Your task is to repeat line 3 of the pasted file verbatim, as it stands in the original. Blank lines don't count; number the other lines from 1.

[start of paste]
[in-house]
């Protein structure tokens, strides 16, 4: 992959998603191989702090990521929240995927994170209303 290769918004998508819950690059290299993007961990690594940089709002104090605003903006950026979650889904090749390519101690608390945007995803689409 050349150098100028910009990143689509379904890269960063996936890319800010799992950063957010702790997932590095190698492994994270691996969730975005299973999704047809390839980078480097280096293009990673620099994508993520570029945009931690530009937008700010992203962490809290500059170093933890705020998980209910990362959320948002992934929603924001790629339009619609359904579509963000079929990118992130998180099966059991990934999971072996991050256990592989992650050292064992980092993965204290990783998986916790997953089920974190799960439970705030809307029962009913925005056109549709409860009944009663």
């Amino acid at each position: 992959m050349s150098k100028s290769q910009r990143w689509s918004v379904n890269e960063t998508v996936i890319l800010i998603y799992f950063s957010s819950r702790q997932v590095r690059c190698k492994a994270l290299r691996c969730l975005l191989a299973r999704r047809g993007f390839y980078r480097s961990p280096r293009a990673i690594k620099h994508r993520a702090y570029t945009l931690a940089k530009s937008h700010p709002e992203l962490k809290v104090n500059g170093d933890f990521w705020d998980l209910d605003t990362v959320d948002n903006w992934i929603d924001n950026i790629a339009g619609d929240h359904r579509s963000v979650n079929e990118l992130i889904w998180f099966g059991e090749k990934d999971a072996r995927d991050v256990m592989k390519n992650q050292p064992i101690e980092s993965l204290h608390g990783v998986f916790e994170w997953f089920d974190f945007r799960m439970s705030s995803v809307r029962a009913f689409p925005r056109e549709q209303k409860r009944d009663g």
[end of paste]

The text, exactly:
């Amino acid at each position: 992959m050349s150098k100028s290769q910009r990143w689509s918004v379904n890269e960063t998508v996936i890319l800010i998603y799992f950063s957010s819950r702790q997932v590095r690059c190698k492994a994270l290299r691996c969730l975005l191989a299973r999704r047809g993007f390839y980078r480097s961990p280096r293009a990673i690594k620099h994508r993520a702090y570029t945009l931690a940089k530009s937008h700010p709002e992203l962490k809290v104090n500059g170093d933890f990521w705020d998980l209910d605003t990362v959320d948002n903006w992934i929603d924001n950026i790629a339009g619609d929240h359904r579509s963000v979650n079929e990118l992130i889904w998180f099966g059991e090749k990934d999971a072996r995927d991050v256990m592989k390519n992650q050292p064992i101690e980092s993965l204290h608390g990783v998986f916790e994170w997953f089920d974190f945007r799960m439970s705030s995803v809307r029962a009913f689409p925005r056109e549709q209303k409860r009944d009663g």